ATC Group: A06AH Peripheral opioid receptor antagonists

Anatomical Therapeutic Chemical Classification System

Translations

Language
Translation
  English
Peripheral opioid receptor antagonists

Hierarchical Position

Level
Code
Title
4
A06AH
Peripheral opioid receptor antagonists

Contents

Code
Title
A06AH02
A06AH03
A06AH05

Active Ingredients

Chemical substance
Description

Alvimopan is a selective antagonist of the cloned human μ-opioid receptor with a Ki of 0.4 nM (0.2 ng/mL) and no measurable opioid-agonist effects in standard pharmacologic assays. The dissociation of [3H]-alvimopan from the human μ-opioid receptor is slower than that of other opioid ligands, consistent with its higher affinity for the receptor. At concentrations of 1 to 10 µM, alvimopan demonstrated no activity at any of over 70 non-opioid receptors, enzymes, and ion channels.

Methylnaltrexone bromide is a selective antagonist of opioid binding at the mu-receptor. As a quaternary amine, the ability of methylnaltrexone bromide to cross the blood-brain barrier is restricted. This allows methylnaltrexone bromide to function as a peripherally acting mu-opioid antagonist in tissues such as the gastrointestinal tract, without impacting opioid-mediated analgesic effects on the central nervous system.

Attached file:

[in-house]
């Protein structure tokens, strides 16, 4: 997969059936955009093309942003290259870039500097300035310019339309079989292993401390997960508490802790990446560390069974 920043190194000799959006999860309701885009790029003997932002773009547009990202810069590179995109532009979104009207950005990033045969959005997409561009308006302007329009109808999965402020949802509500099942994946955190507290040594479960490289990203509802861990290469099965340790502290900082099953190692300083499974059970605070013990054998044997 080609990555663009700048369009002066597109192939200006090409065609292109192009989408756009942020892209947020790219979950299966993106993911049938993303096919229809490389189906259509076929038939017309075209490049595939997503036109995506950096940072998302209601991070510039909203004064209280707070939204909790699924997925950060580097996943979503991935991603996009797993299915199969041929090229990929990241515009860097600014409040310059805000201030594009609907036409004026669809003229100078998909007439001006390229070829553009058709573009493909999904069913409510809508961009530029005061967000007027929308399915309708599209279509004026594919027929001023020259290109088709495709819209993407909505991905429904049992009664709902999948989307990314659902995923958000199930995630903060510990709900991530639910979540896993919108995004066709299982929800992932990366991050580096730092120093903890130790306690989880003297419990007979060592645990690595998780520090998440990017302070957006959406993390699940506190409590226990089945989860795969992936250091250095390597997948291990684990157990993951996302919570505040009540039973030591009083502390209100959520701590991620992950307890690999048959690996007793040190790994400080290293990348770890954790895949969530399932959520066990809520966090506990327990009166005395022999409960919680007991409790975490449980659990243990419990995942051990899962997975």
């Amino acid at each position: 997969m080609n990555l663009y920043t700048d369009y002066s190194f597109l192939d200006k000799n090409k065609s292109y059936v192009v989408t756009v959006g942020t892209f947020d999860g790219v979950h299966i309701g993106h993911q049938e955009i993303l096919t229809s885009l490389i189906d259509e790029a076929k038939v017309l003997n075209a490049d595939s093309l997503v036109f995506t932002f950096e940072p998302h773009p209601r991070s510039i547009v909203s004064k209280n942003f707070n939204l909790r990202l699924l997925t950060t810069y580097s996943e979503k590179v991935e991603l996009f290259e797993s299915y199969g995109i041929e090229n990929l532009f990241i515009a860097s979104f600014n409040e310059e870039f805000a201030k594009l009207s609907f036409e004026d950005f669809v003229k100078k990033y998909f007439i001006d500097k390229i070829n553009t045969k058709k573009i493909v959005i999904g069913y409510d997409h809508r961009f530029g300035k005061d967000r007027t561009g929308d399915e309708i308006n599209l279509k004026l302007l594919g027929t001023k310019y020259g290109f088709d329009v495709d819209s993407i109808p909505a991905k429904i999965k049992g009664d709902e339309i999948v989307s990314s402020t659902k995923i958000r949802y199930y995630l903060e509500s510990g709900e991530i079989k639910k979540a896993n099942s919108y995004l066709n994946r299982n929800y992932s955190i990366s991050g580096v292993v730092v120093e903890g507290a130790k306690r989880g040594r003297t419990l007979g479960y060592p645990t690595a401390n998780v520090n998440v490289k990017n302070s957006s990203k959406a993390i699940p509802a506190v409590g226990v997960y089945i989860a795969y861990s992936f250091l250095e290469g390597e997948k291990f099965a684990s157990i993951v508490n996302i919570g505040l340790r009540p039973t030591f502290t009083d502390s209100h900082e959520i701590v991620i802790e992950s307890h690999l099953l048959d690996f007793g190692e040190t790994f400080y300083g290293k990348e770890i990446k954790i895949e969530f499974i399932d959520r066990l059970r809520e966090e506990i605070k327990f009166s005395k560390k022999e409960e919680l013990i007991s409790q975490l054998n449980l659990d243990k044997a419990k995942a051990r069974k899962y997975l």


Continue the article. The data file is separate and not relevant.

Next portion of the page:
Naldemedine is an antagonist of opioid binding at the mu-, delta-, and kappa-opioid receptors. Naldemedine functions as a peripherally-acting mu-opioid receptor antagonist in tissues such as the gastrointestinal tract, thereby decreasing the constipating effects of opioids without reversing the central nervous system (CNS)-mediated opioid effects.

Naloxegol is a PEGylated derivative of the mu-opioid receptor antagonist naloxone. PEGylation reduces naloxegol’s passive permeability and also renders the compound a substrate for the P-glycoprotein transporter. Naloxegol functions as a peripherally-acting mu-opioid receptor antagonist in the gastrointestinal tract, thereby decreasing the constipating effects of opioids without impacting opioid-mediated analgesic effects on the central nervous system.